Power and Heat for Houses and Apartments
Fuel gas generator of a diesel-powered fuel cell system. Photo: OWI
Fuel cell systems can also be used for the supply of buildings with domestic heat and power. Due to the fact that a supply infrastructure for hydrogen is not within sight in the foreseeable future, most device developers are interested in the approach of producing hydrogen as a syngas from a common energy carrier that is gaseous or liquid. Few manufacturers already offer corresponding devices based on natural gas. OWI is engaged in fuel cell systems that use liquid energy carriers, usually fuel oil.
The advantages of fuel cell systems in domestic heating systems are
- the potentially higher electrical efficiency in comparison to common heating systems in linkage with electricity purchase from the grid,
- significantly low pollutant emissions and
- their especially quiet working.
In this context OWI researches and develops all system components, from the fuel gas production to blowers, pumps and the tank to residual gas combustion. The only exception: the fuel cell itself as a system component for the respective application is chosen from the offers that are available on the market. The system control and regulation is also developed at OWI. The design of the systems can either be heat or power driven depending on the demand and purpose. The main development objectives are e.g. the optimisation of the durability and costs of the systems. Depending on the purpose and power demand the combination with other technologies, such as solar heat, thermal and electric storage systems, can be useful. In this context, OWI also works on the evaluation of technologies and systems with regard to energetically, economically and ecologically useful applications.
An example of our work:
EU research project CISTEM
A new fuel cell CHP plant passed successful test runs on the test bench. Photo: OWI
In order to achieve a higher electrical efficiency than conventional motor-driven BHKW´s, the use of fuel cells for larger CHP plants is also possible. This can be achieved, for example, with a modular approach in which several small fuel cell modules are coupled to form a large plant. As part of the European research project CISTEM, the operation of this concept was demonstrated in a new combined heat and power plant (CHP). The central idea of the project is to make high-temperature polymer electrolyte membrane (HT-PEM) fuel cell technology usable as a CHP concept for applications up to 100 kW electrical power. The technology was not yet available in this power range and therefore required a new development for the special requirements with regard to efficiency, costs and service life of the fuel cells. The concept envisages that ideally regeneratively produced hydrogen from wind power will be used to operate the fuel cells. Natural gas is available as backup energy carrier, which can be converted into hydrogen by a fuel gas generator module integrated in the system.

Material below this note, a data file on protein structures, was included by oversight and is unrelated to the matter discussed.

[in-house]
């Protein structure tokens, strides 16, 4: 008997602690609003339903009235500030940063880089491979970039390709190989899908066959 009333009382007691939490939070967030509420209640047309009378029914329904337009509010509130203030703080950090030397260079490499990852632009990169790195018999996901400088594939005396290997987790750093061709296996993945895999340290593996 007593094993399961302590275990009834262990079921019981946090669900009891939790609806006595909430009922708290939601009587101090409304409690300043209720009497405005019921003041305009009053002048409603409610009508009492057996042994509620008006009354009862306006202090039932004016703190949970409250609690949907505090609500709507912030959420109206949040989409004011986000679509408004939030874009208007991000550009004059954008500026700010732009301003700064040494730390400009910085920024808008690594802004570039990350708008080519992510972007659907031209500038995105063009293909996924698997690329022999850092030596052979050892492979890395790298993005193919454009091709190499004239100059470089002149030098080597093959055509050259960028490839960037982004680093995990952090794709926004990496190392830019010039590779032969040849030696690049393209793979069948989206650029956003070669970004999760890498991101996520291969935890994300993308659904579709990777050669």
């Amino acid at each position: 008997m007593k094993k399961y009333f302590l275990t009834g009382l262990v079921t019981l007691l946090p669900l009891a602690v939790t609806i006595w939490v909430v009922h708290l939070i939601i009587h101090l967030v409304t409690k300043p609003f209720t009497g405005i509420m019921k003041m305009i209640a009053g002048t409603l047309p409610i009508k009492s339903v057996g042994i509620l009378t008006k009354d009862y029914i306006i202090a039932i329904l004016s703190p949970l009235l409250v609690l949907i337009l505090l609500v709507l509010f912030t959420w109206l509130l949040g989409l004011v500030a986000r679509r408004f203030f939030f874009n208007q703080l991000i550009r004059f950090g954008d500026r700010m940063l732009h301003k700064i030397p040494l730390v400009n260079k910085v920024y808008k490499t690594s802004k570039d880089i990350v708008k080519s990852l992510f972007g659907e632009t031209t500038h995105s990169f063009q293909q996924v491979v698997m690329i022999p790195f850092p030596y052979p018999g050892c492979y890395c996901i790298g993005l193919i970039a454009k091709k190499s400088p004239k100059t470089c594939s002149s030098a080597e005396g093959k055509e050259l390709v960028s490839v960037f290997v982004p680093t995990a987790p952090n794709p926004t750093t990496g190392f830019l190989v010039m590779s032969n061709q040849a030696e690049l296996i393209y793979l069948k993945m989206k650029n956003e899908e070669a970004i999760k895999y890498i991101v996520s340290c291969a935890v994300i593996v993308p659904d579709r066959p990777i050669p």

Hydrogen for motor cogeneration units
Reformer unit for the conversion of natural gas or biogas into synthesis gas containing hydrogen. Photo OWI
By increasing the electrical efficiency, CHP operation not only gains more flexibility through longer running times into the summer, but also significantly higher economic efficiency, as the increased amount of electricity can be fed into the grid. With OWI’s reform gas engine technology and intelligent control and regulation techniques, CHP plants can provide heat and electricity even more efficiently.